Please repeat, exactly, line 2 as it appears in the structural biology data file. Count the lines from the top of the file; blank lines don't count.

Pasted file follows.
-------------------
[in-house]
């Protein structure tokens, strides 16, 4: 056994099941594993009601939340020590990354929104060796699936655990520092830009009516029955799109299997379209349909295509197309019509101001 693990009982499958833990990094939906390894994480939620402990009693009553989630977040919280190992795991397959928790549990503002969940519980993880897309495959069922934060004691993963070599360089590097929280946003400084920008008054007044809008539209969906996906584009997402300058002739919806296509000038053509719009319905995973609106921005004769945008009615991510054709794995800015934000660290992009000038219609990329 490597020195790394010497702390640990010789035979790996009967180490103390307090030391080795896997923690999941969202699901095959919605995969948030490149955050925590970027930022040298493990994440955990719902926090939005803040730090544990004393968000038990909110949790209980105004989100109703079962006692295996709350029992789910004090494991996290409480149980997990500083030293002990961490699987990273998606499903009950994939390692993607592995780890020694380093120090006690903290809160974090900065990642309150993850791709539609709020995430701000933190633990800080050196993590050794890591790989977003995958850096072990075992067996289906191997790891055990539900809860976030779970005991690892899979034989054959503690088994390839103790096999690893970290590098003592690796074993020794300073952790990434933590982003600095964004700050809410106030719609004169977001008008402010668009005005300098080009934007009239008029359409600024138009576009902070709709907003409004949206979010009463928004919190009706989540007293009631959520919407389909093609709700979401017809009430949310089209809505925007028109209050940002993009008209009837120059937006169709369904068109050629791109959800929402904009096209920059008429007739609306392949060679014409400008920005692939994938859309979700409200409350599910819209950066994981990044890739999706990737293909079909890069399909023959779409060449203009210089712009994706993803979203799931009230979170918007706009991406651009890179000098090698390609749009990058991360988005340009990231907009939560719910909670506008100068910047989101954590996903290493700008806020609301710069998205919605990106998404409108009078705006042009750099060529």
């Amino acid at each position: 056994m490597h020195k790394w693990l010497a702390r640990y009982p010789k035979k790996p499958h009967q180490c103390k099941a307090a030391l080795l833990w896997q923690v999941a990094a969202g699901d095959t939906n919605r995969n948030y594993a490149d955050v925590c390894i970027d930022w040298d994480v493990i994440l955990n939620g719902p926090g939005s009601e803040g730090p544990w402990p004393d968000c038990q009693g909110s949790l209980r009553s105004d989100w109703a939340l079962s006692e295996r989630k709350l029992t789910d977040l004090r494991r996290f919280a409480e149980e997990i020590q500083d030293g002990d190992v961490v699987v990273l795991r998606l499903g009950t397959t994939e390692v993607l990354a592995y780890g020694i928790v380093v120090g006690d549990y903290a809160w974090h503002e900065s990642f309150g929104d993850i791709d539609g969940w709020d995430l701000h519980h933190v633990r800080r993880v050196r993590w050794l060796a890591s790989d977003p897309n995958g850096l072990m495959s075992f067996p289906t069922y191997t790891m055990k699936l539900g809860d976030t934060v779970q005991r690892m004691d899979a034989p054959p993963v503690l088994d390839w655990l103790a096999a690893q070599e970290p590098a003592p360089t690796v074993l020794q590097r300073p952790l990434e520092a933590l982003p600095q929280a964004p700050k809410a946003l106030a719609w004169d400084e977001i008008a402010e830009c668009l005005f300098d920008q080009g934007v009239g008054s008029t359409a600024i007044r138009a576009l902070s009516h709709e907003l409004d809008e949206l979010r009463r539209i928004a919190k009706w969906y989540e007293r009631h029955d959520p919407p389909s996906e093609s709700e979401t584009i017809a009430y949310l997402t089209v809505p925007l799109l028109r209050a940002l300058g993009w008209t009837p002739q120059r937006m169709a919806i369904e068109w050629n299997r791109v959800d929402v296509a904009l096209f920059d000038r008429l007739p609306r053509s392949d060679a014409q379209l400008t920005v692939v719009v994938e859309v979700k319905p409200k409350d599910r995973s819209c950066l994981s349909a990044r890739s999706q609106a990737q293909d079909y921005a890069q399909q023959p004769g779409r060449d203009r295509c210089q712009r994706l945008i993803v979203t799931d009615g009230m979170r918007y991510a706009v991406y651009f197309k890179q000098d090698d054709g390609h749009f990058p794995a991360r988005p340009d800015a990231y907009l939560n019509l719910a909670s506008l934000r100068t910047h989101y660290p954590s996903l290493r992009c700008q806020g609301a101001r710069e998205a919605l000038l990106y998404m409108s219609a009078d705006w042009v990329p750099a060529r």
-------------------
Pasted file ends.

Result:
């Protein structure tokens, strides 16, 4: 056994099941594993009601939340020590990354929104060796699936655990520092830009009516029955799109299997379209349909295509197309019509101001 693990009982499958833990990094939906390894994480939620402990009693009553989630977040919280190992795991397959928790549990503002969940519980993880897309495959069922934060004691993963070599360089590097929280946003400084920008008054007044809008539209969906996906584009997402300058002739919806296509000038053509719009319905995973609106921005004769945008009615991510054709794995800015934000660290992009000038219609990329 490597020195790394010497702390640990010789035979790996009967180490103390307090030391080795896997923690999941969202699901095959919605995969948030490149955050925590970027930022040298493990994440955990719902926090939005803040730090544990004393968000038990909110949790209980105004989100109703079962006692295996709350029992789910004090494991996290409480149980997990500083030293002990961490699987990273998606499903009950994939390692993607592995780890020694380093120090006690903290809160974090900065990642309150993850791709539609709020995430701000933190633990800080050196993590050794890591790989977003995958850096072990075992067996289906191997790891055990539900809860976030779970005991690892899979034989054959503690088994390839103790096999690893970290590098003592690796074993020794300073952790990434933590982003600095964004700050809410106030719609004169977001008008402010668009005005300098080009934007009239008029359409600024138009576009902070709709907003409004949206979010009463928004919190009706989540007293009631959520919407389909093609709700979401017809009430949310089209809505925007028109209050940002993009008209009837120059937006169709369904068109050629791109959800929402904009096209920059008429007739609306392949060679014409400008920005692939994938859309979700409200409350599910819209950066994981990044890739999706990737293909079909890069399909023959779409060449203009210089712009994706993803979203799931009230979170918007706009991406651009890179000098090698390609749009990058991360988005340009990231907009939560719910909670506008100068910047989101954590996903290493700008806020609301710069998205919605990106998404409108009078705006042009750099060529």